Here in the US, we think of St. Patrick’s Day as being about wearing green, drinking green beer and eating corned beef, but it’s actually a cultural and religious celebration held on the anniversary of the traditional death date of Ireland’s patron saint. Patrick was born into a Roman-British family in the 5th century, kidnapped by Irish raiders and taken as a slave to Gaelic Ireland. During his six years there he found God, who told him to flee to the coast where a ship would be waiting to take him home. Once home, he became a priest, and then returned to Ireland to convert the pagan Irish to Christianity.
An official feast day since the early 17th century, it’s observed by many Christian churches, and it’s an official public holiday in much of the British Empire. Because Lenten restrictions are lifted for the day, drinking alcohol (especially Irish whiskey and beer) became an integral part of the celebration. The color green has long been associated with Ireland, in no small part to the association with the Shamrock that St. Patrick used to explain the Holy Trinity to the pagans. It’s celebrated even where it’s not an official holiday: it’s the most widely celebrated national festival in the world; until recently it was more celebrated outside of Ireland than in it.
But what better way to celebrate St. Patrick’s Day – and to experience Ireland and it’s culture and history – than with a visit to Ireland? The Parade in Dublin will set the stage for a celebration journey. Explore Dublin by participating in the Festival Treasure Hunt. Stop by the Guinness Storehouse for a tour and a taste. There’s no better place to sip a stout than with a 360 degree view of Dublin.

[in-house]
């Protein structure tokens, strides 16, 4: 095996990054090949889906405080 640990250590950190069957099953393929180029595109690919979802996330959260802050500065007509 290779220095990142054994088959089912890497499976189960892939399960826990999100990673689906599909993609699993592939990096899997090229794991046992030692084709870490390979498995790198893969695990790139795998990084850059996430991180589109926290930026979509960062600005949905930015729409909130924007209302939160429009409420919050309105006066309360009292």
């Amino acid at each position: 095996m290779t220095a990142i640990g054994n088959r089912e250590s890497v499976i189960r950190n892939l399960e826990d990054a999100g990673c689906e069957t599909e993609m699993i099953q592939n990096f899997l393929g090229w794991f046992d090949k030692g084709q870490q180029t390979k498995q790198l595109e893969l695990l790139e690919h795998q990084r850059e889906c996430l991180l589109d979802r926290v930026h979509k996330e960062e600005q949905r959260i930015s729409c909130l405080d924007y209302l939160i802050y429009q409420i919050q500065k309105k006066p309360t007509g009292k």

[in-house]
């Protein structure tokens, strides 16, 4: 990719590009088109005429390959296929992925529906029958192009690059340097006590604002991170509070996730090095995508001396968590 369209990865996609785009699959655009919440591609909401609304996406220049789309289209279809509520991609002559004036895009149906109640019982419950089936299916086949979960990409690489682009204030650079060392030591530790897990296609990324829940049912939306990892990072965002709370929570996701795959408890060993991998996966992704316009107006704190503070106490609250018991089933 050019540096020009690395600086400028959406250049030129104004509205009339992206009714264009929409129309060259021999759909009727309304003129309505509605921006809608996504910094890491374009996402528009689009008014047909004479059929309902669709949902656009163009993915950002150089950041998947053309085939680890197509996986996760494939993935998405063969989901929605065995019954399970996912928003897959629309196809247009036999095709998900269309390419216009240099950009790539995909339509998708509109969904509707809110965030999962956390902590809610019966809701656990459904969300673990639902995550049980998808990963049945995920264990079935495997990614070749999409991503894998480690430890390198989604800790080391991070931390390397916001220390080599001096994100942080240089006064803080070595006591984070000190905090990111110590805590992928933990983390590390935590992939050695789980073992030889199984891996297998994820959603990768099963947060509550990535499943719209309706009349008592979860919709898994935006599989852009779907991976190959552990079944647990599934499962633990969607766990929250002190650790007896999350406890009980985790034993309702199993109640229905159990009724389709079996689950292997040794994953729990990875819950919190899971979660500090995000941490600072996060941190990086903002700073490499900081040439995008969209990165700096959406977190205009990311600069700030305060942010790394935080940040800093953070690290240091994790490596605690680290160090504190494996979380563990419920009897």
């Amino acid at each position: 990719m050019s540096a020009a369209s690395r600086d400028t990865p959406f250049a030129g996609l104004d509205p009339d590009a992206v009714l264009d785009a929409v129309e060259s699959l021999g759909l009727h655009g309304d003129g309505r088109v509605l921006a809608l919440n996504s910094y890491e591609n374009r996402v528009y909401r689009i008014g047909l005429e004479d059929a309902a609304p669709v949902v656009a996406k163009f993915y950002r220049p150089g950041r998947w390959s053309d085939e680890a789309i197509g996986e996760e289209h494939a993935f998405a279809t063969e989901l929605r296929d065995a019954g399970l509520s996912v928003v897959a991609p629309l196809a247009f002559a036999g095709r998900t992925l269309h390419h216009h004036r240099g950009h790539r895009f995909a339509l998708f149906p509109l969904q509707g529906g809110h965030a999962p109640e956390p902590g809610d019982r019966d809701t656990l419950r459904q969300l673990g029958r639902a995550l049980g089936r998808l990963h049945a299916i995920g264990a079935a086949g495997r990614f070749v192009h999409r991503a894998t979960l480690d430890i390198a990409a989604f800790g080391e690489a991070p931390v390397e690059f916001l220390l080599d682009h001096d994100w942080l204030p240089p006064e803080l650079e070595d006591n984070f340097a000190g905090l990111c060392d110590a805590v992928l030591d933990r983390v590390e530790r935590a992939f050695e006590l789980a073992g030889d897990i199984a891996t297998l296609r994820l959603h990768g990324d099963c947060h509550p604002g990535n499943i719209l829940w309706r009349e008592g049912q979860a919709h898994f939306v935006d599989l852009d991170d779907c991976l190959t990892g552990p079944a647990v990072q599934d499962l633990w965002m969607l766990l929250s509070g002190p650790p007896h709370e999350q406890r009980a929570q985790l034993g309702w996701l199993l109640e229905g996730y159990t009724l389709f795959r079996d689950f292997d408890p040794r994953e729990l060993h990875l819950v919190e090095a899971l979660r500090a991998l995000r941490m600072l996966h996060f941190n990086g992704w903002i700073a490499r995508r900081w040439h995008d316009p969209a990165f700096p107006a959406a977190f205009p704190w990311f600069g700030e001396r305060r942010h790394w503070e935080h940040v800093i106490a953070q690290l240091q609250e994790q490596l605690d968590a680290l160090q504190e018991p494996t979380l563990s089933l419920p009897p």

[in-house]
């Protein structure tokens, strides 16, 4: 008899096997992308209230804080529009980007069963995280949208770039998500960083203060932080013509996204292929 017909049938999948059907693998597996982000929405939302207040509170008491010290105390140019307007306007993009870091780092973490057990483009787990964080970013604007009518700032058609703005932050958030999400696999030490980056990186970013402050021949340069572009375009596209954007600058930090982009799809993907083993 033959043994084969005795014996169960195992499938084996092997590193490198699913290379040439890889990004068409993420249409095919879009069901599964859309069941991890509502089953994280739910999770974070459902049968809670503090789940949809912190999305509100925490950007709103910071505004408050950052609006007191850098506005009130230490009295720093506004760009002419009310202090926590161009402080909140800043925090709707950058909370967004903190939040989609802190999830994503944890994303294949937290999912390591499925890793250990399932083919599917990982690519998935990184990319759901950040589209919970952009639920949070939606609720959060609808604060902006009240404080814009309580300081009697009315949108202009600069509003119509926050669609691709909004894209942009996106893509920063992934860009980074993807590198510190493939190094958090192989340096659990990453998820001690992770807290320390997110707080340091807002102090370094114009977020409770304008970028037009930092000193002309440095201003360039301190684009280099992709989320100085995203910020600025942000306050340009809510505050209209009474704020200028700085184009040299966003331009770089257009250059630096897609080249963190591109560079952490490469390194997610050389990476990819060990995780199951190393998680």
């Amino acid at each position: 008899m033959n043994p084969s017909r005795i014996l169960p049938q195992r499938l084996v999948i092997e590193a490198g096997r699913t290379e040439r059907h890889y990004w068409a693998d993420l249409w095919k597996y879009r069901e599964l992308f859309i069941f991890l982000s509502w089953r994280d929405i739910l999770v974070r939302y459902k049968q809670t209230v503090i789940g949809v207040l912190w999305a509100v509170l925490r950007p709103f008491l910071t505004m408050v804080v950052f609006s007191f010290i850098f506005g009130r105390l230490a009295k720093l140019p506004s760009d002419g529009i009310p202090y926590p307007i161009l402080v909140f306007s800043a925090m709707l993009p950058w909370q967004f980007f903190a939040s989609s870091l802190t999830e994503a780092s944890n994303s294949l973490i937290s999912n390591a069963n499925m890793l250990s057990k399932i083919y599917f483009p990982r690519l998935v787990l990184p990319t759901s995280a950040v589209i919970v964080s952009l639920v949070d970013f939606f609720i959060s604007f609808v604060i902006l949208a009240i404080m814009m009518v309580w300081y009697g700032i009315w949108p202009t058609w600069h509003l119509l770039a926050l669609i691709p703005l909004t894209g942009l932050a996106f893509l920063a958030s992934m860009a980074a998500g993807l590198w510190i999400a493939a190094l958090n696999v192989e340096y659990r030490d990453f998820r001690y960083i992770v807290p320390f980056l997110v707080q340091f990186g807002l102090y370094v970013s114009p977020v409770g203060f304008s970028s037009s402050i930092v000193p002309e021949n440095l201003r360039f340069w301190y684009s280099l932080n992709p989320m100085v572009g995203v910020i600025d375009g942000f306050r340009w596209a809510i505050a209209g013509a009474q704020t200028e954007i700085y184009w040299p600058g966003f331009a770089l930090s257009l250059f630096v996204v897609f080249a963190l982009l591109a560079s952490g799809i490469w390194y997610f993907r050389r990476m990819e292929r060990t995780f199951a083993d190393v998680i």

And Dublin’s not the only location with St.Patrick’s Day festivities. The oldest, in County Wexford near Waterford, began in 1917 and continues to the present. Early risers head to beautiful Dingle where the parade kicks off at 6 am. Cork’s festival goes beyond just a parade, and includes a food and crafts market, music and street performers. And Cork claims to be THE place to be on St. Patrick’s weekend.
While you’re in Ireland, go beyond the parade, and follow the history. Here’s some of the locations around Ireland associated with Saint Patrick.
There are two theories about where he was enslaved. One has him herding sheep near Slemish (see left; a peak in the countryside some 30 miles north of Belfast) ; the other places him near Killala Bay in what was then called Fochill (on the coast west of Sligo, Republic of Ireland).
County Down, about 20 miles south of Belfast, plays a recurrent part in his life. His first church is said to have been founded in Saul, and he is believed to have died there, or at least to have been brought there between his death and burial. After a leisurely walk to the crest of Slieve Patrick, visit the huge statue of Patrick and the bronze panels showing his life. The spectacular views are worth the walk. Finally, he is claimed to be buried in the grounds of nearby Down Cathedral in Downpatrick.
Patrick is believed by many to have fasted on the summit of Croagh Patrick in County Mayo for the 40 days of Lent. Pilgrims make a trek to the top on the last Sunday in July, to this day. There’s also pre-christian Celtic fort encircling the summit, discovered by an archaeological excavation.
Armagh (about 40 miles southwest of Belfast) is the primary seat of both the Catholic Church in Ireland and the Church of Ireland (Anglican). It is claimed that Patrick founded a church here and proclaimed it to be the most holy in Ireland. Both cathedrals in this town are named for Patrick.
** Parade photo by GoToVan (https://www.flickr.com/photos/gotovan/25132533464/) [CC BY 2.0 (http://creativecommons.org/licenses/by/2.0)%5D, via Wikimedia Commons